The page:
14.6 Portraits of Stalin under Guard

No 14 : 30 June 1970

In Leningrad on 10 April 1970 a portrait of Stalin was torn from a stand opposite the metro-station “Elektrosila”. The portrait was torn down by Volkov, a 35-year-old technician employed at a secret establishment, married with two children.

Volkov was sentenced under Article 206, para. 2, of the Russian Criminal Code ([Malicious] hooliganism) to one year in a strict regime corrective-labour colony. No news has become available about the appeal.

In a similar case, 41-year-old engineer Yezhov has been convicted. He tried to cut a portrait of Stalin from a stand near the public library on the Nevsky Prospect [in Leningrad]. He was taken to the police-station, where he was beaten up and had two ribs broken.

The case (under Article 206, para. 2) was heard by the people’s court of the Kuibyshev district [of Leningrad]. Yezhov explained his action by saying that he adored Stalin and was unable to acquire a portrait of him other than by the method described above. The sentence of the court – eighteen months corrective labour (at his place of work) with payment to the state of 10 % of his monthly wage – was confirmed by the appeal court.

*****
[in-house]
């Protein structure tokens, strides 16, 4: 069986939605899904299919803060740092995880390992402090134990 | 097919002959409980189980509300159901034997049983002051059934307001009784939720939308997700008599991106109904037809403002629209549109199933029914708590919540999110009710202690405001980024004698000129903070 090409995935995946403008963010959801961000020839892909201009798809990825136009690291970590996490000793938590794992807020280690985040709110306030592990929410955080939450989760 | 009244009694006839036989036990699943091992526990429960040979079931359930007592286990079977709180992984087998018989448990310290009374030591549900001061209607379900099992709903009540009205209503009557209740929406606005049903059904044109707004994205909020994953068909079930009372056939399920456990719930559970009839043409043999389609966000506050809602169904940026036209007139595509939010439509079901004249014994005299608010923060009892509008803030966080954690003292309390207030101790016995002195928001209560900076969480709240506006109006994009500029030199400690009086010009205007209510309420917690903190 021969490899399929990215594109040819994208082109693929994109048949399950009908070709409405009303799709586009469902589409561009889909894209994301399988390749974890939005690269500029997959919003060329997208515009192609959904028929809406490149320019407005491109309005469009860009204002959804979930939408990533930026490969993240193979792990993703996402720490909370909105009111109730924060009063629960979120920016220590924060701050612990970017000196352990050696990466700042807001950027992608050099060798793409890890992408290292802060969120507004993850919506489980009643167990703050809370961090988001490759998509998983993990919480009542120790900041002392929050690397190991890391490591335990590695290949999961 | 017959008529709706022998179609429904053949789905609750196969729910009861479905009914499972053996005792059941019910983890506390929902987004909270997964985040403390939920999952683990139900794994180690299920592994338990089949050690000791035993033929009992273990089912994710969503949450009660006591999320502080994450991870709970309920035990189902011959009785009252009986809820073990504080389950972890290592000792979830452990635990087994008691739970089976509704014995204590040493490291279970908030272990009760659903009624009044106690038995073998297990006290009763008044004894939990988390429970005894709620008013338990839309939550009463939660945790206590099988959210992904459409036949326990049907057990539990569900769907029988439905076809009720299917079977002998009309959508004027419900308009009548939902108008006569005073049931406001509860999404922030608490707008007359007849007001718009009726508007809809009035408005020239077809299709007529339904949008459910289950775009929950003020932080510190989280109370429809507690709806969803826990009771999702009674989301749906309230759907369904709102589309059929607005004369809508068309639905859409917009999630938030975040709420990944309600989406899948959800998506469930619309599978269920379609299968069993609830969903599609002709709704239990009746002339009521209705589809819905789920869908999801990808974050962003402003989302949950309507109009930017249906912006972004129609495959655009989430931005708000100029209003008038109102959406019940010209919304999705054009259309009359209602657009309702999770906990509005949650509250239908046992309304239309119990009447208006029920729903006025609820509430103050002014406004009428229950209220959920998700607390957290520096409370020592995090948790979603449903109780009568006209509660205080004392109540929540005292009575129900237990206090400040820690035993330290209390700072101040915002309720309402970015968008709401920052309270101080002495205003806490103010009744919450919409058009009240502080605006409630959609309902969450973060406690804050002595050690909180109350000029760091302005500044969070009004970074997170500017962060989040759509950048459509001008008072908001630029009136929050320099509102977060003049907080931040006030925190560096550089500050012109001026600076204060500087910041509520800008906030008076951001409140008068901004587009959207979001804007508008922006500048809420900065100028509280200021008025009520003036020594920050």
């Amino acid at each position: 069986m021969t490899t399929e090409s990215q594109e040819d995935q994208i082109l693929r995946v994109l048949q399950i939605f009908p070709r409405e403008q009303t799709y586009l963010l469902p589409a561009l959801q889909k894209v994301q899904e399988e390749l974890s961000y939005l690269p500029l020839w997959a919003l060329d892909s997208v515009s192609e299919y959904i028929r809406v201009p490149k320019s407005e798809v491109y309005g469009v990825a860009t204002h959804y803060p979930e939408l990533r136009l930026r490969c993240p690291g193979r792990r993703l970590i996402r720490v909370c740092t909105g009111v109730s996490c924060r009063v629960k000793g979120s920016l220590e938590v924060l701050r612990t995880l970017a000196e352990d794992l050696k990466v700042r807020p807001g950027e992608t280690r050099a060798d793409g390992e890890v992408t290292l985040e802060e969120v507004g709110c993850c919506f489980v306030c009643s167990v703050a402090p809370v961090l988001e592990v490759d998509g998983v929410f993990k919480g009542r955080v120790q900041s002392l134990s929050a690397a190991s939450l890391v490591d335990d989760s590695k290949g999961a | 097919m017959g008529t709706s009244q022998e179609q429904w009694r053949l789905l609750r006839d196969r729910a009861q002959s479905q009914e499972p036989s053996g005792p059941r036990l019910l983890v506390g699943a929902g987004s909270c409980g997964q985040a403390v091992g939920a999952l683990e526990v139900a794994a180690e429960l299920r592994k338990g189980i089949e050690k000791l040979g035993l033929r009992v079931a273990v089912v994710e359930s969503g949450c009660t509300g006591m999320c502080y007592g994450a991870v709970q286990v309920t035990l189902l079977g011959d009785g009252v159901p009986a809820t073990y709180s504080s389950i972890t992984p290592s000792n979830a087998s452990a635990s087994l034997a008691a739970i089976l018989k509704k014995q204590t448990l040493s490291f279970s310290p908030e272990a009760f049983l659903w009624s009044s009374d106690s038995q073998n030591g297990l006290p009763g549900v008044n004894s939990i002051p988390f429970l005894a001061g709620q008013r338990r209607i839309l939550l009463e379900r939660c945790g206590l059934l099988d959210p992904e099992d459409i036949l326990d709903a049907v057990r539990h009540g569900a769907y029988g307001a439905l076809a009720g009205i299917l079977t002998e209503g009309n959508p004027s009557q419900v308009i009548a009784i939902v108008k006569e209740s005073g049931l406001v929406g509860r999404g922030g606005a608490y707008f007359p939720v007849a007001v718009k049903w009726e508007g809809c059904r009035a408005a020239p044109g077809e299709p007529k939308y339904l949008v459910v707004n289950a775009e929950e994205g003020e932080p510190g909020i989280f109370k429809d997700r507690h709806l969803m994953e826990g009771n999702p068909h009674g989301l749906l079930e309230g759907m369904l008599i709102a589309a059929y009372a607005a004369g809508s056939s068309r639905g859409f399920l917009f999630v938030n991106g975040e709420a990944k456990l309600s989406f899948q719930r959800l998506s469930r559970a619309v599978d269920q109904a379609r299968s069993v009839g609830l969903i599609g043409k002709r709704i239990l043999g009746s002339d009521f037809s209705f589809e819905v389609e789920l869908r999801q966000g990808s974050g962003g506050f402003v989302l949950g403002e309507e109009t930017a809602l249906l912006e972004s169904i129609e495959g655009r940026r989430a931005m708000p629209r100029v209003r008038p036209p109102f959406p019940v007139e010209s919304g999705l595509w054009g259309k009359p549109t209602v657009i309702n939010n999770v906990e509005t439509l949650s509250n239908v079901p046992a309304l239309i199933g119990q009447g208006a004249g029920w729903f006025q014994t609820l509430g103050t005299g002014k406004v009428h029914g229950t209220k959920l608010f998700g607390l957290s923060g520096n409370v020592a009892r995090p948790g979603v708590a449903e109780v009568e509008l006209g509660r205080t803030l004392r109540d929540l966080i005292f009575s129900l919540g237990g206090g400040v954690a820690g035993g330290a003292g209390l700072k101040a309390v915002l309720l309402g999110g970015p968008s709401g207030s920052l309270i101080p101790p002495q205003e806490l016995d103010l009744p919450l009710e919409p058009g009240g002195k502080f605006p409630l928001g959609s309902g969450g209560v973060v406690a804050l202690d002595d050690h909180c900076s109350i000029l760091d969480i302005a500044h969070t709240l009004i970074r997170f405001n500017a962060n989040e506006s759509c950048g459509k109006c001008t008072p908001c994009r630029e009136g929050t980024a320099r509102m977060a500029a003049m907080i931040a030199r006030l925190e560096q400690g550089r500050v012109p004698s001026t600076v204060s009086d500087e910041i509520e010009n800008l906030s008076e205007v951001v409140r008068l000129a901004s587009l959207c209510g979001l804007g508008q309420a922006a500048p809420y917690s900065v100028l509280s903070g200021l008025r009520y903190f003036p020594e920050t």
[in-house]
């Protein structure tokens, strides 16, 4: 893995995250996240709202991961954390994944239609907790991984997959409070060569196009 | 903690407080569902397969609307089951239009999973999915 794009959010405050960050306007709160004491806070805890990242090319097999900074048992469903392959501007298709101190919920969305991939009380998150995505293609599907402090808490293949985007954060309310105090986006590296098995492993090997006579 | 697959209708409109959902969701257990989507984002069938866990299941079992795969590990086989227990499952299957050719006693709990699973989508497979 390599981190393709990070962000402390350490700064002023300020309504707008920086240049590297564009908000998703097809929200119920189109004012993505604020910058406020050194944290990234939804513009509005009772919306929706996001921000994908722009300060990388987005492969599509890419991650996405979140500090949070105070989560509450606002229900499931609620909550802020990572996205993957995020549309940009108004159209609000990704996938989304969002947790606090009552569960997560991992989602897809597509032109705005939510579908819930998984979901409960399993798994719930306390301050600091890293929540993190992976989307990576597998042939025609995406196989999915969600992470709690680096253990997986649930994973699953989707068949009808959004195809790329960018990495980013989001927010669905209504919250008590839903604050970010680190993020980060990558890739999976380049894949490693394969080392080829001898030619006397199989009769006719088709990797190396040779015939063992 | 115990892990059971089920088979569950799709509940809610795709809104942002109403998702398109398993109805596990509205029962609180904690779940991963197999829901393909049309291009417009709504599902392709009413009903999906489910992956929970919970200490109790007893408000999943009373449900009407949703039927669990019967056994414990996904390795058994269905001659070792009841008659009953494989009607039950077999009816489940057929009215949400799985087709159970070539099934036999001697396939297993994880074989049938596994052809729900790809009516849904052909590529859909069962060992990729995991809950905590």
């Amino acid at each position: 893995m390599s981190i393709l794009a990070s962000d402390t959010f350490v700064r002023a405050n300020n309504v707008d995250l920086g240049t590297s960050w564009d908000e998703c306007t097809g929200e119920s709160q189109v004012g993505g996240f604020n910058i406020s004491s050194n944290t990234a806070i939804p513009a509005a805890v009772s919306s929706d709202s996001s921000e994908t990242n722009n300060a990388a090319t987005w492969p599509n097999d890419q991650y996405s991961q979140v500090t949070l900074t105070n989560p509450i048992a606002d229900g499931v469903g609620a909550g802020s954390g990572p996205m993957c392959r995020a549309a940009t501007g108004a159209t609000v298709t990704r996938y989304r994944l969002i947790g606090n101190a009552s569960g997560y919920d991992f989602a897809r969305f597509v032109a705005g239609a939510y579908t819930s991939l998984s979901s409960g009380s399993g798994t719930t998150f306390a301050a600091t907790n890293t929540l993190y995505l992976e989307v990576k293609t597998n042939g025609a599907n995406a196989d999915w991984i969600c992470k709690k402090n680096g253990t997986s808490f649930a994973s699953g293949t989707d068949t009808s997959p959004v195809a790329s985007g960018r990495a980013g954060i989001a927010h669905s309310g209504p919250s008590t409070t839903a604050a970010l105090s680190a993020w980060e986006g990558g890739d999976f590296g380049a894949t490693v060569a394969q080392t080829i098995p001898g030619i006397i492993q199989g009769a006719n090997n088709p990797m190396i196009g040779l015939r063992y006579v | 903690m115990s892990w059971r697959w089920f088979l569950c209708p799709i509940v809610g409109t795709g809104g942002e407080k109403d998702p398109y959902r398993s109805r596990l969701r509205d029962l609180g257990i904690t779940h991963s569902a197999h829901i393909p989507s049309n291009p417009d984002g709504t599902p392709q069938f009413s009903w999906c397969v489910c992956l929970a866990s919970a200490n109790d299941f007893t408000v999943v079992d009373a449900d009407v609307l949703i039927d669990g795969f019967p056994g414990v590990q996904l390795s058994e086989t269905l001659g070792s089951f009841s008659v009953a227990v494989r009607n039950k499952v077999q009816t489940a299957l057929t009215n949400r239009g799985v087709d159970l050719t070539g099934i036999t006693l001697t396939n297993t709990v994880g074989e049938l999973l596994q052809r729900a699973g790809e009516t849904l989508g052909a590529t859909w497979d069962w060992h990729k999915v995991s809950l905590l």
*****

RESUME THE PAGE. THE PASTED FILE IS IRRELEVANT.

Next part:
At two o’clock on the morning of April 12 A.N. Zemtsov (born 1948), a fourth-year student at Leningrad State University, “when passing No. 40, Kirov Prospect, inflicted irreparable damage with a bunch of keys on a portrait of J. V. Stalin on a stand dedicated to the 25th anniversary of victory over Germany.” His case (under Article 206, para. 2) was heard on May 6 by the people’s court of the Zhdanov district. The Judge was Pupneva, the prosecutor Debakov, the defence counsel Kheifits. The procurator demanded three years’ imprisonment in a strict-regime colony, “taking into account the particular impudence of the offence” … But the court sentenced Zemtsov to one year’s imprisonment in a strict-regime colony, “taking account of the impeccable testimonials from his place of study and his place of residence, and considering that the accused engaged in extensive social work.” On 28 May the appeal court revised the sentence: one year, suspended for a probationary period of three years.

This report is based on a record of Zemtsov’s trial, which has appeared in samizdat.

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In connection with the Lenin jubilee a photo-panorama was erected on Pushkin Square in Moscow. On one of its stands – “Members of the Petrograd Military-Revolutionary Committee” – there was a portrait of Stalin. This was repeatedly torn down until the whole exhibition was removed.

In the middle of June a granite bust was erected on Stalin’s grave [see 11.15, item] near the Kremlin wall. The sculptor is thought to be N. Tomsky.